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766 Man

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766 Man last won the day on February 8

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  1. 766 Man

    Garden '24

    When I have raised cabbage the heads were always tight and I did nothing special with fertilizers. I would look at the variety you raised and make a change there.
  2. I was looking at performance in terms of Steiger over the others. In the end Steiger's had work done on them as did the others.
  3. If JD and IH were not so stubborn about using "in house" engines I am not sure Steiger would have had the early success that it did. Case had a niche here with the 2X70 series tractors as did White.
  4. Both Steiger dealers in this region also were IH dealers at the same time. This came about during the mid-1970's after the early US-Soviet grain deals. Lot's of guys turned to cash crops at that point and gave up dairy cows. Those who did not buy 4wd's often went up from 100 HP to 150 HP or more.
  5. 170 bushels per acre is very iffy depending on drying costs. 100 bushels was thrown out for discussion and I wanted to let people know I can't raise 100 bushel per acre corn and make any profit even if the corn field dried and had no unusual expenses for the season. Maybe there is money in organic corn but my soil being clay in a lot of places will not allow for timely cultivation if it is the least bit wet.
  6. Even though most were not observant in terms of fuel consumption after the oil shock of 1973 I recall comments about the IH V8's being very thirsty. Otherwise IH was as predominant as JD in terms of dealers here. IH may have not gotten the big tractor sales unlike the others but they sure got the sales of plows and other tools. Most Steigers then were pulling IH plows.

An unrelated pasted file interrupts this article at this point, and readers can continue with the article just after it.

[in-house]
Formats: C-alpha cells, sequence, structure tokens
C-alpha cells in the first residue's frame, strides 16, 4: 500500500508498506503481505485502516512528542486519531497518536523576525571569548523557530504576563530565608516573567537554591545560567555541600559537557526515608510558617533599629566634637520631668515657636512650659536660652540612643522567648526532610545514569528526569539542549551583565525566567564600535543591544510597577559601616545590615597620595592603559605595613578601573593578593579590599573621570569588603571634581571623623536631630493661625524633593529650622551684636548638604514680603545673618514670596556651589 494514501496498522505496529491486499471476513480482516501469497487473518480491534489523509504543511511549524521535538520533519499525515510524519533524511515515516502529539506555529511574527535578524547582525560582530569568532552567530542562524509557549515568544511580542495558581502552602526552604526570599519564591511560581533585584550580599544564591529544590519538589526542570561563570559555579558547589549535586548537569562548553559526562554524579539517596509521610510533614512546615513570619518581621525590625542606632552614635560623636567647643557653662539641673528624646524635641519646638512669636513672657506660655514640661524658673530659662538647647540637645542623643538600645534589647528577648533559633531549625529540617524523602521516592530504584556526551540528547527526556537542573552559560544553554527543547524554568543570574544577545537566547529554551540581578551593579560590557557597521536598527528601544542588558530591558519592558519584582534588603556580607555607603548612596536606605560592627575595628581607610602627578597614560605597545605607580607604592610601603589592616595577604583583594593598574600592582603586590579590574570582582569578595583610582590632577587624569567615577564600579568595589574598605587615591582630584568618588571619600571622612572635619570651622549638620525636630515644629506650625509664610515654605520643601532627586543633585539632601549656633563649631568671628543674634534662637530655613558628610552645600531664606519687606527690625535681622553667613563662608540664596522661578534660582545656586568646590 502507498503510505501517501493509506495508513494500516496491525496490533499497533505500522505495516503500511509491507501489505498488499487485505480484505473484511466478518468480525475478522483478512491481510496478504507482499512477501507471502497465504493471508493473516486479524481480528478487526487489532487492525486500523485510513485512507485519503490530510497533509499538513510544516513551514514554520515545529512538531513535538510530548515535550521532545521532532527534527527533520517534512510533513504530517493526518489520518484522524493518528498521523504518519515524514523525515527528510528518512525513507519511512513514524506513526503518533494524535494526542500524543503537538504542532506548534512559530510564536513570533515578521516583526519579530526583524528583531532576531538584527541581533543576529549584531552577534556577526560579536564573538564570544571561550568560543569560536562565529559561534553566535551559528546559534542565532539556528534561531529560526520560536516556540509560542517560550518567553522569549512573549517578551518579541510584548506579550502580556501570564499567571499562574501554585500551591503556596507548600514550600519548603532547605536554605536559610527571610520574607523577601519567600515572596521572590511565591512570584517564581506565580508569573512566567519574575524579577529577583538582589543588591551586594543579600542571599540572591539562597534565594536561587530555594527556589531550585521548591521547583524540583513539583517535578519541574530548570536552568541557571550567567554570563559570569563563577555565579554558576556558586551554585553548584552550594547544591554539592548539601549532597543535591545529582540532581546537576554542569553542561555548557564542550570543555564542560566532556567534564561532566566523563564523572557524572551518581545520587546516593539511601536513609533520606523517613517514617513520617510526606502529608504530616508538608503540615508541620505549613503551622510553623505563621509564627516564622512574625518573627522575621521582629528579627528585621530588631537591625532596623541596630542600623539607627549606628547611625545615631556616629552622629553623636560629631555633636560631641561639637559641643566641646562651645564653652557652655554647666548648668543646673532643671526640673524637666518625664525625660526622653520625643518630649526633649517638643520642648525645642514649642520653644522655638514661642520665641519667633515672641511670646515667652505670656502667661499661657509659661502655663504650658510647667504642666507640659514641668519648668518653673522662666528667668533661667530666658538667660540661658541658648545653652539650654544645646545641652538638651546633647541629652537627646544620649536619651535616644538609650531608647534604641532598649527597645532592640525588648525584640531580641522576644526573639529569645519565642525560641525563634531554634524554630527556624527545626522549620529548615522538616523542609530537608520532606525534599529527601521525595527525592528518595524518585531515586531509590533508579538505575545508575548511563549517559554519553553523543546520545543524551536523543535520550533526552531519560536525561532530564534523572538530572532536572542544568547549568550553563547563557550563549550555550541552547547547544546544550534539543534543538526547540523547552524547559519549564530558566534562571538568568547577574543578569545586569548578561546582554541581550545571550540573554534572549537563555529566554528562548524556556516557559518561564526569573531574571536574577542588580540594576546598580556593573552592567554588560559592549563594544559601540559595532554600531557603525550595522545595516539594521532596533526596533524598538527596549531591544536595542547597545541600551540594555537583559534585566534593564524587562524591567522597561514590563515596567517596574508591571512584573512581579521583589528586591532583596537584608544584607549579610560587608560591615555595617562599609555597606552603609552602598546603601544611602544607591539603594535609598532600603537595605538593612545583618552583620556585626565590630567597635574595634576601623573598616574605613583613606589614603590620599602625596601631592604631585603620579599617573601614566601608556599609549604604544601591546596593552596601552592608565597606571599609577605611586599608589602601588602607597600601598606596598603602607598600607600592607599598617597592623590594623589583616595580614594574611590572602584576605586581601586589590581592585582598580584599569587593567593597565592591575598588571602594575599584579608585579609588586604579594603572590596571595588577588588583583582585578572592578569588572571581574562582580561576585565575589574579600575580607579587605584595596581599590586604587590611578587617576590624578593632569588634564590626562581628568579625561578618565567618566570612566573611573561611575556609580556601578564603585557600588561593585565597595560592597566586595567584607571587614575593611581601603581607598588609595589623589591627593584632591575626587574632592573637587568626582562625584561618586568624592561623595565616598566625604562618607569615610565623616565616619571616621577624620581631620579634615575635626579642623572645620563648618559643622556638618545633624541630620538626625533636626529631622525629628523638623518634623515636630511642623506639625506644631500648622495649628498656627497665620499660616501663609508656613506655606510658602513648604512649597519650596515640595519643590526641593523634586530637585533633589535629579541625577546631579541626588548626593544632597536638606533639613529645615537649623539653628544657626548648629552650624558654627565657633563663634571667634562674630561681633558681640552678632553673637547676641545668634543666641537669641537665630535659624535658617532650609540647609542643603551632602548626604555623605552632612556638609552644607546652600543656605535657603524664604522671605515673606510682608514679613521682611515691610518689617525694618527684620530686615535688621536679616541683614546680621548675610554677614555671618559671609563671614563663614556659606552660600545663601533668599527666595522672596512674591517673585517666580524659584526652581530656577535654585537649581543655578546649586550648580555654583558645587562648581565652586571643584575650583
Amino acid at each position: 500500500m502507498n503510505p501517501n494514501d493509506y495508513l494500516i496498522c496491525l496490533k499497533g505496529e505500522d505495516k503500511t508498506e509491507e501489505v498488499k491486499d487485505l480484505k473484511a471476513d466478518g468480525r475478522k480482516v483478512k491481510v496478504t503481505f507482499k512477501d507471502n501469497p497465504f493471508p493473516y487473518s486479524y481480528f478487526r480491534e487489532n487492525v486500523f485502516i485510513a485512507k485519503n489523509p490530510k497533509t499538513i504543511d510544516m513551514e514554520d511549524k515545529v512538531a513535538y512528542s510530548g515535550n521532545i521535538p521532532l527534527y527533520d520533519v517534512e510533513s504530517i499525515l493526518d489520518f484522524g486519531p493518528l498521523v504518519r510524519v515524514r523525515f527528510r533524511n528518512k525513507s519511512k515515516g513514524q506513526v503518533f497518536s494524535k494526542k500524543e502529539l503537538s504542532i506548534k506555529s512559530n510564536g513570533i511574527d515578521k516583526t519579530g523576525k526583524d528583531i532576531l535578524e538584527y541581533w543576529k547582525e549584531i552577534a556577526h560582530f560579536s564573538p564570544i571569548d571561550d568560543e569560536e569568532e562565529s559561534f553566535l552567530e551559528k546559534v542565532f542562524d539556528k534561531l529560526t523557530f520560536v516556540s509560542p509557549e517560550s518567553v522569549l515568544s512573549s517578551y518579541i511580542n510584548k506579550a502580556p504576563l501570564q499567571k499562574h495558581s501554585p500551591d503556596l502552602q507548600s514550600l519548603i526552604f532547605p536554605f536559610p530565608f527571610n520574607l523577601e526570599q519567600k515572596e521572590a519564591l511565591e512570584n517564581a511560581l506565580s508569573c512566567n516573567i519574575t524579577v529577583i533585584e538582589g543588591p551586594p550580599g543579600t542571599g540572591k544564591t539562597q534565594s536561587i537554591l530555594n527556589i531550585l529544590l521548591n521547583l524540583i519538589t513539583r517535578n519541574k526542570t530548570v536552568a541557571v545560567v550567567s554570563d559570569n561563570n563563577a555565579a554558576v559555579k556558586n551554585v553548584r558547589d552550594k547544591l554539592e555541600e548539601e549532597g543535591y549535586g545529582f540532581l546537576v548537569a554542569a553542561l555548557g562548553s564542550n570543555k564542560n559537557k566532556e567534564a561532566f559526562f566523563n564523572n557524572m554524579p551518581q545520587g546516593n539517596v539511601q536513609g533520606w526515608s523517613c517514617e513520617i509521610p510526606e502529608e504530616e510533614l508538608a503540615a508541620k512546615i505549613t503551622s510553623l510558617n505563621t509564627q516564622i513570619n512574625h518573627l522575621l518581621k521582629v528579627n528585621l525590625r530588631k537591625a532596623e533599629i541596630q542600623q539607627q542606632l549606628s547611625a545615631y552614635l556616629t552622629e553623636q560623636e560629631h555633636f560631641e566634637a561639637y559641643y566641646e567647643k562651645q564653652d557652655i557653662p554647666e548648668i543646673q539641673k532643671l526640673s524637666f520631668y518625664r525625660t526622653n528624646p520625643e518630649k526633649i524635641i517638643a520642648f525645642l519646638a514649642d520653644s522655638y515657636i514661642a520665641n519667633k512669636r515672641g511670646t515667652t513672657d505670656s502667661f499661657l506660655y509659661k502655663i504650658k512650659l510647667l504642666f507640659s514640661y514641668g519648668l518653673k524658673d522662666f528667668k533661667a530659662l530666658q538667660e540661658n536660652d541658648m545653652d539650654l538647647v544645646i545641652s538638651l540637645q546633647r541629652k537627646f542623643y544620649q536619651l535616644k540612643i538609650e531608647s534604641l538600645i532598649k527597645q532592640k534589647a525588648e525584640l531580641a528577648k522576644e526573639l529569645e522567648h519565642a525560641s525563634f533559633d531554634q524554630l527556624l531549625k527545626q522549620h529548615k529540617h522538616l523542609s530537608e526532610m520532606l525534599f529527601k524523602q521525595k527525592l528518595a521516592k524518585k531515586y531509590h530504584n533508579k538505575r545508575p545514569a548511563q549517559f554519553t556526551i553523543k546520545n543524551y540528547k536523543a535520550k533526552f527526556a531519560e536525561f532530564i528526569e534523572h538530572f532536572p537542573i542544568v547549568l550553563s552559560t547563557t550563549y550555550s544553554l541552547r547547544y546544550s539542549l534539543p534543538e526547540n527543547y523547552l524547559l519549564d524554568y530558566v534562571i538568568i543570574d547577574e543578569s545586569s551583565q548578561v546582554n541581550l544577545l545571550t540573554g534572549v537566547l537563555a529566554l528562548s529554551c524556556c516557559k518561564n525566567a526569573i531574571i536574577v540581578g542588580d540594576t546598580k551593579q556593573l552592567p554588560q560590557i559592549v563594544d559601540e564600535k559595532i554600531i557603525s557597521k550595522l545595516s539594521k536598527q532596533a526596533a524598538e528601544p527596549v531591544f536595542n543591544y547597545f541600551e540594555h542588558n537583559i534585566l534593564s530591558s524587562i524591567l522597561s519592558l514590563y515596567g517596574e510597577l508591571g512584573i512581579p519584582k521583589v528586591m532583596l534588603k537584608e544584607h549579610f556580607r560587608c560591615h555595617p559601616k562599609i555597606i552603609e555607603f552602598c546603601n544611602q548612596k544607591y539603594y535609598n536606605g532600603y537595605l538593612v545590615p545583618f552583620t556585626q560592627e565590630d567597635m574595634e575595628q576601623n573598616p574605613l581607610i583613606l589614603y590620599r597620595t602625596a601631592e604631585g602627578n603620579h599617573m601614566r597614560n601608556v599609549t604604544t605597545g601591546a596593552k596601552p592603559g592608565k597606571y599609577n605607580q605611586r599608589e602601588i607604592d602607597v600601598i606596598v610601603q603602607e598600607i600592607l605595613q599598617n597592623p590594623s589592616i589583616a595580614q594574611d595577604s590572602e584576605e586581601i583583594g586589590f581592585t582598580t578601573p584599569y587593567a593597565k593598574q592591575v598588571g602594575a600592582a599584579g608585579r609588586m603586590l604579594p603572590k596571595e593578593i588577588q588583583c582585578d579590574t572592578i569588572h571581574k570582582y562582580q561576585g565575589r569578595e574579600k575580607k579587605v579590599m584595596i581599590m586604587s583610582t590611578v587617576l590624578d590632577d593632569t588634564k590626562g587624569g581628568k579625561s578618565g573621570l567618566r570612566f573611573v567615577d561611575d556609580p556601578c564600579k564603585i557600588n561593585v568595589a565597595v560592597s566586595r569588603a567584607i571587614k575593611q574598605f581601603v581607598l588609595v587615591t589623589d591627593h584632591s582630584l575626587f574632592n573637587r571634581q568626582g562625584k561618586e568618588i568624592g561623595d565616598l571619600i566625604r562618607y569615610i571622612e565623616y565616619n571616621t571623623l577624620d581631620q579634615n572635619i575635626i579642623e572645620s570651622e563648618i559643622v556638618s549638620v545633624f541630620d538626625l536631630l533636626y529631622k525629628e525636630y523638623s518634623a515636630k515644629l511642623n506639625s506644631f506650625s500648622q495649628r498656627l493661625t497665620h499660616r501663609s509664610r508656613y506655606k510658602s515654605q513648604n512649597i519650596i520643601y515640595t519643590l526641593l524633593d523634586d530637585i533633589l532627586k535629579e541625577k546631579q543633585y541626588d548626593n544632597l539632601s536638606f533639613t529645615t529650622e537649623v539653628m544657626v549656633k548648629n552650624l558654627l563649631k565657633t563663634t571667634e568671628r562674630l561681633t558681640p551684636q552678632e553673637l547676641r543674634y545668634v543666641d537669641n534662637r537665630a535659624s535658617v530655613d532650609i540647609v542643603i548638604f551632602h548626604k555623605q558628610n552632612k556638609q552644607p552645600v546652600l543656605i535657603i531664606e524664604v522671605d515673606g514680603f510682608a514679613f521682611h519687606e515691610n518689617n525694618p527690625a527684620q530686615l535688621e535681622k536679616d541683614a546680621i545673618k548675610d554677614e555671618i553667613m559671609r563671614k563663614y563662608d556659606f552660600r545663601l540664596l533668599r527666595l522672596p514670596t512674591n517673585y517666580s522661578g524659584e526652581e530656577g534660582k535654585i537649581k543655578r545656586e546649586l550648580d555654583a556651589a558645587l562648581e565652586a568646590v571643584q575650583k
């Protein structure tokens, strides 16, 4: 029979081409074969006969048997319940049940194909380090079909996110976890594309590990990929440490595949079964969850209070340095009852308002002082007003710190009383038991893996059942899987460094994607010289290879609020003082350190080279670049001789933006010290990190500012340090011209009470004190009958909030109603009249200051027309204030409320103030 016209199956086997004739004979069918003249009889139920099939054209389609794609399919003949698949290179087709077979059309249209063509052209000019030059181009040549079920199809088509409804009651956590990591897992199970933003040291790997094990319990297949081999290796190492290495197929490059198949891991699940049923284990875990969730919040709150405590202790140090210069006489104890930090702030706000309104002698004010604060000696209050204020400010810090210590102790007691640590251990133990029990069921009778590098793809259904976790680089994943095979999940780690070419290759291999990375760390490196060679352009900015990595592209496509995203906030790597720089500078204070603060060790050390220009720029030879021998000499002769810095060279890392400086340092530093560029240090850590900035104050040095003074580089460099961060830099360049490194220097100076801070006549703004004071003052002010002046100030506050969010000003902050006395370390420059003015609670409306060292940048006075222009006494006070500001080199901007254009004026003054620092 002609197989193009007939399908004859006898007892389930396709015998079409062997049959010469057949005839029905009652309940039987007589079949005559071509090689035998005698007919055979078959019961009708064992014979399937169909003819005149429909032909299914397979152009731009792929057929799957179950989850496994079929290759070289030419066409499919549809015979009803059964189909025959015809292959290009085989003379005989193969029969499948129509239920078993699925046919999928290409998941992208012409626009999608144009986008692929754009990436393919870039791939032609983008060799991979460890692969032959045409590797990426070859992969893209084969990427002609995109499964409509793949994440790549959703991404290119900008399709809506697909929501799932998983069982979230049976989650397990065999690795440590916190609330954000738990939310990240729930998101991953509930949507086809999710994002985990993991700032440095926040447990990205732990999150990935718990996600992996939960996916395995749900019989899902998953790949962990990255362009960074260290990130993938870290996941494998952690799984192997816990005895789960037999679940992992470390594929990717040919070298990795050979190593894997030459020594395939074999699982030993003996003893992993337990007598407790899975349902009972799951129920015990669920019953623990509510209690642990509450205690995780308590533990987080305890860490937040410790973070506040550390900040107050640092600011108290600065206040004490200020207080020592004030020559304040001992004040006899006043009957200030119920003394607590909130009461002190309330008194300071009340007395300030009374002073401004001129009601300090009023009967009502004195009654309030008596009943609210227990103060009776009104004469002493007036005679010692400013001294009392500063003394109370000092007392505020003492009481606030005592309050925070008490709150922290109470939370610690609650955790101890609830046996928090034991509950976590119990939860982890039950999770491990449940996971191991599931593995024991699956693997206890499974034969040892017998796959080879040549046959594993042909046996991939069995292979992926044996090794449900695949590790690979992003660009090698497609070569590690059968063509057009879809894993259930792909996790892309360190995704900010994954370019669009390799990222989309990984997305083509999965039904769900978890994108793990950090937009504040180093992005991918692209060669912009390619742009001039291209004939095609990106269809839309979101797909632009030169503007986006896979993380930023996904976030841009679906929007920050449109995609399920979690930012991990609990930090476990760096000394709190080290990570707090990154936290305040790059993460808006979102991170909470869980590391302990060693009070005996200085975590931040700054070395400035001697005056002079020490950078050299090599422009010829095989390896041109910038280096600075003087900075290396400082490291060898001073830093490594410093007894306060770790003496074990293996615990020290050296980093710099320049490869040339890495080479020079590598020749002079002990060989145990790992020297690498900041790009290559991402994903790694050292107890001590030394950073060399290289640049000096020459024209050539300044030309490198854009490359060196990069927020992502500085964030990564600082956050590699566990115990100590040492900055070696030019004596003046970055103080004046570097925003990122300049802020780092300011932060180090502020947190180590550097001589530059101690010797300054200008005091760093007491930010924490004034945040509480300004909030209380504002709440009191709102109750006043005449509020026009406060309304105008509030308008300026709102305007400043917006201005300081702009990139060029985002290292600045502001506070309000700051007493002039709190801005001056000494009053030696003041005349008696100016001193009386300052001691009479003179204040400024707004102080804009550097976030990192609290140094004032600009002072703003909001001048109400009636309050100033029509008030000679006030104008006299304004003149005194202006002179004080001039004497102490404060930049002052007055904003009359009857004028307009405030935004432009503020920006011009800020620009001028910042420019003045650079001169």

7. There were quite a number of 8640's sold around here back when they were new. The evidence was in the number of new 8640 (and 8440) tractors sitting at the dealerships waiting to be sold. Steiger's marketing plan did not work quite as well here in terms of few dealers many miles apart versus JD being 10-15 minutes away for most customers. When Steiger started selling through Ford that helped their market share a little but most Ford dealers stocked a minimum of parts and did not have shop space to work on 4wd tractors. It also helped JD in that some of their dealers at the time were very competitive on price.
  8. Even with inputs down considerably 100 bushels per acre of corn cannot be grown at a profit.
  9. Casual impression suggests model 508 or 548. Unfortunately, I don't have a scientific approach to know a number based on a measurement of a particular part on that plow. I'm thinking that the main beam is different for a 588 but do not have dimensions for either to make a determination. I don't know what parts might have been in common and what parts were unique to each plow. I wish that this question came up ahead of the last few consignment sales which occurred within the last month as they had White plows to be looked at.